Connectivity comparison

For some imaging applications, the extent to which a camera can communicate with its environment can be an important aspect in the camera decision process. The table below provides an overview of the connectivity of the Canon EOS 5D Mark II and Canon PowerShot G5 X and, in particular, the interfaces the cameras (and selected comparators) provide for accessory control and data transfer.

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Input-Output Connections
  Camera
Model
Hotshoe
Port
Internal
Microphone
Internal
Speaker
Microphone
Port
Headphone
Port
HDMI
Port
USB
Port
WiFi
Support
NFC
Support
Bluetooth
Support
 
Canon 5D Mark IIYmonomonoY-mini2.0---
 
Canon G5 XYstereomono--mini2.0YY-
 
Canon G5 X Mark II-stereomono--micro3.1Y-Y
 
Canon G7 X Mark III-stereomonoY-micro3.1Y-Y
 
Canon 1D X Mark IIYmonomonoYYmini3.0---
 
Canon 5D Mark IVYmonomonoYYmini3.0YY-
 
Canon G7 X Mark II-stereomono--micro2.0YY-
 
Canon 5DSYmonomonoY-mini3.0---
 
Canon 5DS RYmonomonoY-mini3.0---
 
Canon G7 X-stereomono--micro2.0YY-
 
Canon 5D Mark IIIYmonomonoYYmini2.0---
 
Canon 6DYmonomonoY-mini2.0Y--
 
Canon 1D XYmono-Y-mini2.0---
 
Canon 7DYmono-Y-mini2.0---
 
Canon 1Ds Mark IIIY-----2.0---
 
Canon 5DY-----2.0---
 
Sony RX100 IV-stereomono--micro2.0YY-

It is notable that the 5D Mark II has a microphone port, which is missing on the G5X. Such an external microphone input can help to substantially improve the quality of audio recordings when a good external microphone is used.

Studio photographers will appreciate that the Canon 5D Mark II (unlike the G5X) features a PC Sync socket, so that professional strobe lights can be controlled by the camera.

Both the 5D Mark II and the G5X have been discontinued, but can regularly be found used on eBay. The 5D Mark II was replaced by the Canon 5D Mark III, while the G5X was followed by the Canon G5 X Mark II. Further information on the two cameras (e.g. user guides, manuals), as well as related accessories, can be found on the official Canon website.

Review summary

So what is the bottom line? Is there a clear favorite between the Canon 5D Mark II and the Canon G5 X? Which camera is better? The listing below highlights the relative strengths of the two models.


Reasons to prefer the Canon EOS 5D Mark II:

  • Better sound: Can connect to an external microphone for higher quality sound recording.
  • Brighter framing: Features an optical viewfinder for clear, lag-free composition.
  • Easier setting verification: Features an LCD display on top to control shooting parameters.
  • Faster shutter: Has higher mechanical shutter speed (1/8000s vs 1/2000s) to freeze action.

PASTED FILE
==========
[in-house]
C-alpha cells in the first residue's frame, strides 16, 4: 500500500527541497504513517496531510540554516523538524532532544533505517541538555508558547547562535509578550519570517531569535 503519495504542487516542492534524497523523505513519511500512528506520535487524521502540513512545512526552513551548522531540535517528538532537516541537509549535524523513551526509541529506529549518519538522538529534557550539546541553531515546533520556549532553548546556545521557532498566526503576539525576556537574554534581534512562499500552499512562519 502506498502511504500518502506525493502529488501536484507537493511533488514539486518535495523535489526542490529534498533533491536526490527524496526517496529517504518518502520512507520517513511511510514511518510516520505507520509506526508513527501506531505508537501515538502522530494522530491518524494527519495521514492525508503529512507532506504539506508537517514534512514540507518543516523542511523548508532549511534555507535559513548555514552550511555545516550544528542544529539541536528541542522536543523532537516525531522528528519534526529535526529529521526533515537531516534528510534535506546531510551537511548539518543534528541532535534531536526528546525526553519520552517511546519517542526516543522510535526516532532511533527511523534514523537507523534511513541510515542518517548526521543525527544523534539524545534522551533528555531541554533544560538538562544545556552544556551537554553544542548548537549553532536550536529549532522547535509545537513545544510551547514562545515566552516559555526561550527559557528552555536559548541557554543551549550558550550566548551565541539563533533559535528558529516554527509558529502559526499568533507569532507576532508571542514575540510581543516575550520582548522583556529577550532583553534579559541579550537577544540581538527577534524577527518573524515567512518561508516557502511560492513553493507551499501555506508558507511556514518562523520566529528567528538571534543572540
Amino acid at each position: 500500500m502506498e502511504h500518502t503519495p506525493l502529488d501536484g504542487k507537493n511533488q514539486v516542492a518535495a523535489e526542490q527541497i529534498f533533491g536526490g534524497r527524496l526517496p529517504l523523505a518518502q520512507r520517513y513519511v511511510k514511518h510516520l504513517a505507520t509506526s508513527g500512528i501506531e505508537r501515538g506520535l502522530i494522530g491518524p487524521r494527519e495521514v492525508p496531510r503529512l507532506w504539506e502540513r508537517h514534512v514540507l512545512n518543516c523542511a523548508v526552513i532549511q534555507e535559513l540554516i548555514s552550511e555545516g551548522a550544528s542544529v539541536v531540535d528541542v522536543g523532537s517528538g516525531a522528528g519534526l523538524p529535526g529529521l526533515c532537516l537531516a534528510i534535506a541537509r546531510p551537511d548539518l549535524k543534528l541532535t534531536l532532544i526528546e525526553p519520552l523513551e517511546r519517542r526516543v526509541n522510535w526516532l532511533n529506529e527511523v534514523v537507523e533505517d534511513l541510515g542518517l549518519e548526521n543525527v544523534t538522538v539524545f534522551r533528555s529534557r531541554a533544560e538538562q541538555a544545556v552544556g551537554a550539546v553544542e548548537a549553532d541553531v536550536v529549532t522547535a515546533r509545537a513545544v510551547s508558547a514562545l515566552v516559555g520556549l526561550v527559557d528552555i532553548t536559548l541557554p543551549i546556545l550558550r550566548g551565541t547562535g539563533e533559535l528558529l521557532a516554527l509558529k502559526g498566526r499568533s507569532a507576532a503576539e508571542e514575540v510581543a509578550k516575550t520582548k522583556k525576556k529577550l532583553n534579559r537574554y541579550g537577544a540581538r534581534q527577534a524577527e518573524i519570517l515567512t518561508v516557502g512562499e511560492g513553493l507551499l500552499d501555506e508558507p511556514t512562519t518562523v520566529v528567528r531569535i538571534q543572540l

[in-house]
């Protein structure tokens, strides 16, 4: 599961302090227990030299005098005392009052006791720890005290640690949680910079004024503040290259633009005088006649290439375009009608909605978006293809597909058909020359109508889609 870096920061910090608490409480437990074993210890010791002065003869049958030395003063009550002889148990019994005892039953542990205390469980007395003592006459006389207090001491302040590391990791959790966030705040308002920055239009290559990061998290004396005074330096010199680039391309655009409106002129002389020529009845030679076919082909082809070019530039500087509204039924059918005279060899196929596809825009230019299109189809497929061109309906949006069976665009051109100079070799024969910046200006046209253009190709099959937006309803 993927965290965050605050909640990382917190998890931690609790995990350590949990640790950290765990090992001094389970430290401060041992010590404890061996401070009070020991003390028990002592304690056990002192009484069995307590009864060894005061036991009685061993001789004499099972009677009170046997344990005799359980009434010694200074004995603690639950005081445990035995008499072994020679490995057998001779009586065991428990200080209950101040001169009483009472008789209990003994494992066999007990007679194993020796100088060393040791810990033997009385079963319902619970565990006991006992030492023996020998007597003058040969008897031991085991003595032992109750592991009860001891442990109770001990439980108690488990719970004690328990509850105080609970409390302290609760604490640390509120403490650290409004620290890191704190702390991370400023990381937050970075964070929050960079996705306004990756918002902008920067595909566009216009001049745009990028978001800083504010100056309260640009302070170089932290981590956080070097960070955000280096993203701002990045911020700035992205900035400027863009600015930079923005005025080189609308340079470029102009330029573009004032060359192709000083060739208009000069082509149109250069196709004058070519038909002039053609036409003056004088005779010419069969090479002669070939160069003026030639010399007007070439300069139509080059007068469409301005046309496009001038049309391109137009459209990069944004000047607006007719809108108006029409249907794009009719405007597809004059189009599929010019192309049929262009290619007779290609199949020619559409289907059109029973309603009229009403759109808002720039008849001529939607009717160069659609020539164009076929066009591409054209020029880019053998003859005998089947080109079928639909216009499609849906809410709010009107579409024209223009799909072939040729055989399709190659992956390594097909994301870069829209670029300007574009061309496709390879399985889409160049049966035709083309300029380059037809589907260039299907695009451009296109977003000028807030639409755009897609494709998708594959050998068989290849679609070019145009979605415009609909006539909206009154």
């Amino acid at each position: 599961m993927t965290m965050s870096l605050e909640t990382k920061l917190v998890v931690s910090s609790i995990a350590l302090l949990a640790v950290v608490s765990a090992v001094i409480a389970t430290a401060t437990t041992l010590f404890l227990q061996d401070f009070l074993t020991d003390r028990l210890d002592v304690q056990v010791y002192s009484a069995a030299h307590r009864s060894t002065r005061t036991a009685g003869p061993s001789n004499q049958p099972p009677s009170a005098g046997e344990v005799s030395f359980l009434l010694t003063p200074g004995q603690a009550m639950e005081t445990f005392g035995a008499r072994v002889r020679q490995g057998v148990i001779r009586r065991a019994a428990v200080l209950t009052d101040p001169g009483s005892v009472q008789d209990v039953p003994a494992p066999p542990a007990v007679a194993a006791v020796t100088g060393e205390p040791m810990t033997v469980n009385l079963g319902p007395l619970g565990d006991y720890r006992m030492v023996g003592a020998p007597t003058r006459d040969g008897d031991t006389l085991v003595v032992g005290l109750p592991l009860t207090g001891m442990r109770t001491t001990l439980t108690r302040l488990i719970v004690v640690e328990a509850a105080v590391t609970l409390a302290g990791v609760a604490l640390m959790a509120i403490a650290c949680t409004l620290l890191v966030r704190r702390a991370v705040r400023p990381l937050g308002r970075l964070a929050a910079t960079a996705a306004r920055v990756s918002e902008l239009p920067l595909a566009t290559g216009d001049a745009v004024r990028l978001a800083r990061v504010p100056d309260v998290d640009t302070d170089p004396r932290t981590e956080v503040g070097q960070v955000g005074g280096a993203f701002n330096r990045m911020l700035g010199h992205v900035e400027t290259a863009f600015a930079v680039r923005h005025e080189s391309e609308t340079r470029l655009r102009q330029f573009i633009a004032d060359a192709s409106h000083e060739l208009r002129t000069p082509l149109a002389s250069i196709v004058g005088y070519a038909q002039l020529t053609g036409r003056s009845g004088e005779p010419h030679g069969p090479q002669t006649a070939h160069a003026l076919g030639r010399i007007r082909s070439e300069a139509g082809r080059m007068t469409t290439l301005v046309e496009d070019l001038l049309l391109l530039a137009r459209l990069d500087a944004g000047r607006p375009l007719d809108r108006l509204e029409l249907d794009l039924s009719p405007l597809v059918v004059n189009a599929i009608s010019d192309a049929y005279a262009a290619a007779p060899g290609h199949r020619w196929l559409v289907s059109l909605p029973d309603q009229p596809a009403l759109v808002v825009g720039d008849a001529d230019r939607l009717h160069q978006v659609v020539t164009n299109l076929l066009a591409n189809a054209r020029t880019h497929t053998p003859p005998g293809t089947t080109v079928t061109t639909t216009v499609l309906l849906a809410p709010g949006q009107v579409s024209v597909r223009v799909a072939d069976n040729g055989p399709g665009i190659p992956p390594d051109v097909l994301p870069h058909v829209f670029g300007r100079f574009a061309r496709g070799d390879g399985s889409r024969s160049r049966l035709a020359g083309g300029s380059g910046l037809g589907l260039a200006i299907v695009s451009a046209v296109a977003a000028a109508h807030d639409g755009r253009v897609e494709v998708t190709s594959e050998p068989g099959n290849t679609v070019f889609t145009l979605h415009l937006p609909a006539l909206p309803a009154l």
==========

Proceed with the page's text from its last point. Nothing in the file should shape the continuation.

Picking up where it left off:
• More flexible: Can take a variety of interchangeable lenses, including specialty optics.
  • Longer lasting: Can take more shots (850 versus 210) on a single battery charge.
  • Better sealing: Is weather sealed to enable shooting in dusty or wet environments.
  • Better studio light control: Has a PC Sync socket to connect to professional strobe lights.
  • More heavily discounted: Has been available for much longer (launched in September 2008).


Advantages of the Canon PowerShot G5 X:

  • Better jpgs: Has a more modern image processing engine (DIGIC 6 vs DIGIC 4).
  • Better video: Provides higher movie framerates (1080/60p versus 1080/30p).
  • More framing info: Has an electronic viewfinder that displays shooting data.
  • More detailed LCD: Has a higher resolution rear screen (1040k vs 920k dots).
  • More flexible LCD: Has a swivel screen for odd-angle shots in portrait or landscape orientation.
  • Fewer buttons to press: Has a touchscreen to facilitate handling and shooting adjustments.
  • More selfie-friendly: Has an articulated screen that can be turned to be front-facing.
  • Faster burst: Shoots at higher frequency (5.9 vs 3.9 flaps/sec) to capture the decisive moment.
  • Easier time-lapse photography: Has an intervalometer built-in for low frequency shooting.
  • Ready to shoot: Comes with an integrated lens, while the 5D Mark II requires a separate lens.
  • More compact: Is smaller (112x76mm vs 152x114mm) and will fit more readily into a bag.
  • Less heavy: Has a lower weight even though it has a lens built in (unlike the 5D Mark II).
  • Easier travel charging: Can be conveniently charged via its USB port.
  • Sharper images: Has stabilization technology built-in to reduce the impact of hand-shake.
  • Easier fill-in: Has a small integrated flash to brighten shadows of backlit subjects.
  • Easier file upload: Has wifi built in for automatic backup or image transfer to the web.
  • Easier device pairing: Supports NFC for fast wireless image transfer over short distances.
  • More affordable: Was introduced at a lower price, despite coming with a built-in lens.
  • More modern: Reflects 7 years of technical progress since the 5D Mark II launch.

If the number of relative strengths (bullet points above) is taken as a guide, the G5X is the clear winner of the contest (18 : 9 points). However, the pertinence of the various camera strengths will differ across photographers, so that you might want to weigh individual camera traits according to their importance for your own imaging needs before making a camera decision. A professional wedding photographer will view the differences between cameras in a way that diverges from the perspective of a travel photog, and a person interested in cityscapes has distinct needs from a macro shooter. Hence, the decision which camera is best and worth buying is often a very personal one.

5D Mark II 09:18 G5X

How about other alternatives? Do the specifications of the Canon 5D Mark II and the Canon G5 X place the cameras among the top in their class? Find out in the latest Best DSLR Camera and Best Travel-Zoom Camera listings whether the two cameras rank among the cream of the crop.

In any case, while the comparison of technical specifications can provide a useful overview of the capabilities of different cameras, it says little about, for example, the shooting experience and imaging performance of the 5D Mark II and the G5X in practical situations. User reviews, such as those found at amazon, can sometimes inform about these issues, but such feedback is often incomplete, inconsistent, and biased.